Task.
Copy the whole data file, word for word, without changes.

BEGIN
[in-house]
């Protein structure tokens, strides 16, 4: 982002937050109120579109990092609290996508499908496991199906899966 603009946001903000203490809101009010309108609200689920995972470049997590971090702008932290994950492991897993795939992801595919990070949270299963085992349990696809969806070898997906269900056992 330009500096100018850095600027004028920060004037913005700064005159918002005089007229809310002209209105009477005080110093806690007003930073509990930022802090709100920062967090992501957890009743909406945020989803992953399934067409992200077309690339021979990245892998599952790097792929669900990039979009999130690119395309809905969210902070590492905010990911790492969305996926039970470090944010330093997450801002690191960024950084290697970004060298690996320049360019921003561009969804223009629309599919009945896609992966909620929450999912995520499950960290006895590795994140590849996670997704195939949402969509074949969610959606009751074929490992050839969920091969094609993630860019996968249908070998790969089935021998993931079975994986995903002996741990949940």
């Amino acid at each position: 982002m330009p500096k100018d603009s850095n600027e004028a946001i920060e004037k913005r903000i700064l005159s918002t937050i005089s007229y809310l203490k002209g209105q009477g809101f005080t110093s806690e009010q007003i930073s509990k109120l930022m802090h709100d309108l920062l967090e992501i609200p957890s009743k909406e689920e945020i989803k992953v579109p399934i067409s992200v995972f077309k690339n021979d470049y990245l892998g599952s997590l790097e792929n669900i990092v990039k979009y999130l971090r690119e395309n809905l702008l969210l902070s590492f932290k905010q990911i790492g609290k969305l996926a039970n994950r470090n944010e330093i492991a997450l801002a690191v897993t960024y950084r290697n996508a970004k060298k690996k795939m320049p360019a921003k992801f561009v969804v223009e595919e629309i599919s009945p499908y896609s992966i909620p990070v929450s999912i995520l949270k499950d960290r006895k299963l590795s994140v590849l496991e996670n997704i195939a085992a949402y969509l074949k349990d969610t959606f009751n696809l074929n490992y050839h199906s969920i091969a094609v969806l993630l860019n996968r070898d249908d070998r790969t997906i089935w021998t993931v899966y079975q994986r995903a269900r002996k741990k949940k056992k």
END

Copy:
[in-house]
């Protein structure tokens, strides 16, 4: 982002937050109120579109990092609290996508499908496991199906899966 603009946001903000203490809101009010309108609200689920995972470049997590971090702008932290994950492991897993795939992801595919990070949270299963085992349990696809969806070898997906269900056992 330009500096100018850095600027004028920060004037913005700064005159918002005089007229809310002209209105009477005080110093806690007003930073509990930022802090709100920062967090992501957890009743909406945020989803992953399934067409992200077309690339021979990245892998599952790097792929669900990039979009999130690119395309809905969210902070590492905010990911790492969305996926039970470090944010330093997450801002690191960024950084290697970004060298690996320049360019921003561009969804223009629309599919009945896609992966909620929450999912995520499950960290006895590795994140590849996670997704195939949402969509074949969610959606009751074929490992050839969920091969094609993630860019996968249908070998790969089935021998993931079975994986995903002996741990949940």
């Amino acid at each position: 982002m330009p500096k100018d603009s850095n600027e004028a946001i920060e004037k913005r903000i700064l005159s918002t937050i005089s007229y809310l203490k002209g209105q009477g809101f005080t110093s806690e009010q007003i930073s509990k109120l930022m802090h709100d309108l920062l967090e992501i609200p957890s009743k909406e689920e945020i989803k992953v579109p399934i067409s992200v995972f077309k690339n021979d470049y990245l892998g599952s997590l790097e792929n669900i990092v990039k979009y999130l971090r690119e395309n809905l702008l969210l902070s590492f932290k905010q990911i790492g609290k969305l996926a039970n994950r470090n944010e330093i492991a997450l801002a690191v897993t960024y950084r290697n996508a970004k060298k690996k795939m320049p360019a921003k992801f561009v969804v223009e595919e629309i599919s009945p499908y896609s992966i909620p990070v929450s999912i995520l949270k499950d960290r006895k299963l590795s994140v590849l496991e996670n997704i195939a085992a949402y969509l074949k349990d969610t959606f009751n696809l074929n490992y050839h199906s969920i091969a094609v969806l993630l860019n996968r070898d249908d070998r790969t997906i089935w021998t993931v899966y079975q994986r995903a269900r002996k741990k949940k056992k």